The average Slovakian pension is around 300 Euros a month while the average Greek pension is around 1200 Euros a month. It is little wonder therefore that Slovakia has voted No to a Greek bailout, bringing forward the real risk and probable inevitability of Greece defaulting on its loans.

As togetherly as I would like to be with Greece’s problems, I can’t help but wonder why we are throwing good money after bad at this issue. The solution to Greece and the Euro’s ills is not to pour more money into a broken system but rather to force Greece’s creditors, and the creditors of those creditors, to take a material haircut on what is owed to them and allow Greece to breathe again.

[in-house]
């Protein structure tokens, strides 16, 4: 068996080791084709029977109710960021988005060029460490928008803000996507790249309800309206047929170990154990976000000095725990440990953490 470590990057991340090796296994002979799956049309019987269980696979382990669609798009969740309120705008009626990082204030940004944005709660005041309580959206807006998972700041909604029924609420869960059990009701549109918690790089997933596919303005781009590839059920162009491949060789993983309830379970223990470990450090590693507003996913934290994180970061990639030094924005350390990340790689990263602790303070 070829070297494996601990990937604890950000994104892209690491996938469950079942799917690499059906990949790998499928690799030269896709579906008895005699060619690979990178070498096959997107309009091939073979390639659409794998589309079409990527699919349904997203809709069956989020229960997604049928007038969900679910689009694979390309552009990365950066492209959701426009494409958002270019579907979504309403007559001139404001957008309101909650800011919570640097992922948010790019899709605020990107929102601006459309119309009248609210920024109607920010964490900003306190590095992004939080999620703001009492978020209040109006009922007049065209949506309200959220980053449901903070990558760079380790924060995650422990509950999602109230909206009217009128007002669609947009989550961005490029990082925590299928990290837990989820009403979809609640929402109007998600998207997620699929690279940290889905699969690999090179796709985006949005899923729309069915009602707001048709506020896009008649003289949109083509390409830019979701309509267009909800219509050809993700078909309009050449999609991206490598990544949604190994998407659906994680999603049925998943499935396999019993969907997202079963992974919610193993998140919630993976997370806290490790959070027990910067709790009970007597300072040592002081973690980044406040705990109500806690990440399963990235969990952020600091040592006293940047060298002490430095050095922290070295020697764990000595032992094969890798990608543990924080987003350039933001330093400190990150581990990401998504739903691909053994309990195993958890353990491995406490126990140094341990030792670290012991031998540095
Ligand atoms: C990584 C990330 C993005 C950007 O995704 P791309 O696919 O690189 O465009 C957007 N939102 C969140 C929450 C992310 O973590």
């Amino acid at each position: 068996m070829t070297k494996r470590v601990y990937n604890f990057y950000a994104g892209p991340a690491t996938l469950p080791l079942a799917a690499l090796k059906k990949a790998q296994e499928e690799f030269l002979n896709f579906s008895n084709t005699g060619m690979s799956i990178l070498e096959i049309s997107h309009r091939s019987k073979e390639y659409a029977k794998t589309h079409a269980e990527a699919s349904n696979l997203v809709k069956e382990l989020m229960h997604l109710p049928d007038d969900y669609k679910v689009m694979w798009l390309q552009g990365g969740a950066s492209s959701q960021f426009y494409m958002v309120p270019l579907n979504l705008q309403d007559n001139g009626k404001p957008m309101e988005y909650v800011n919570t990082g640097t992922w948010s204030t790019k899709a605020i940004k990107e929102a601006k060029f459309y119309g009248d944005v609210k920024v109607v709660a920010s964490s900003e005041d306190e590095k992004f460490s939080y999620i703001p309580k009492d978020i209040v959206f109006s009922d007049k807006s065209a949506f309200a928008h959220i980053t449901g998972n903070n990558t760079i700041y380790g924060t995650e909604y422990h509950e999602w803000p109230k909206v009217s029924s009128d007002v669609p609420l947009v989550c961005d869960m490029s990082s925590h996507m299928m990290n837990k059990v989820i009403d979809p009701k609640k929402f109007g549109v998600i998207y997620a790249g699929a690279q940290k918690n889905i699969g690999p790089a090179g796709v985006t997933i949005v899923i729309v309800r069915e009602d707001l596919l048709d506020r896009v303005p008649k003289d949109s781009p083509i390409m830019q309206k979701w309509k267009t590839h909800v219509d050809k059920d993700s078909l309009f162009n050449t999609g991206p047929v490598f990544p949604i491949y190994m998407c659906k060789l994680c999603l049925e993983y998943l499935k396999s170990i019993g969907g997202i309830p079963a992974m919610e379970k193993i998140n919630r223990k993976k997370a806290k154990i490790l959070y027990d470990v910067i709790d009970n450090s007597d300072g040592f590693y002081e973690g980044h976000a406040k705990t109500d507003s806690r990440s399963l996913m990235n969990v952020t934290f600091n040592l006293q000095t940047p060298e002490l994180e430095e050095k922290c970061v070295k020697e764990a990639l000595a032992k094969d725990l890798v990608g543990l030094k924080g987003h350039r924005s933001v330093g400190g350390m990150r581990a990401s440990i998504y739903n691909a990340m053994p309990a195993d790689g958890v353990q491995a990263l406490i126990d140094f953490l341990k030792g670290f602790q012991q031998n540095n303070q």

I forget the precise figure but the percentage of its outgoings that Greece spends on interest alone is eye-watering. A cut in liabilities would help significantly get Greece back to something of an equilibrium. That’s the deal that needs to happen, not putting money into Greece that will end up in banks’ largely well-capitalised pockets. That is a continuation of the short term gain outlook that banks are struggling to shake off, the something for nothing fast buck culture that Ed Miliband rightly railed against at Labour Conference.

Companies with big pockets backed the wrong horse with Greece and, like all gambling (for that’s what we’re dealing with here), they need to just take the hit.

It often takes the little guy to stand up to the big guys and in the EU they don’t come much littler than Slovakia. Good on them.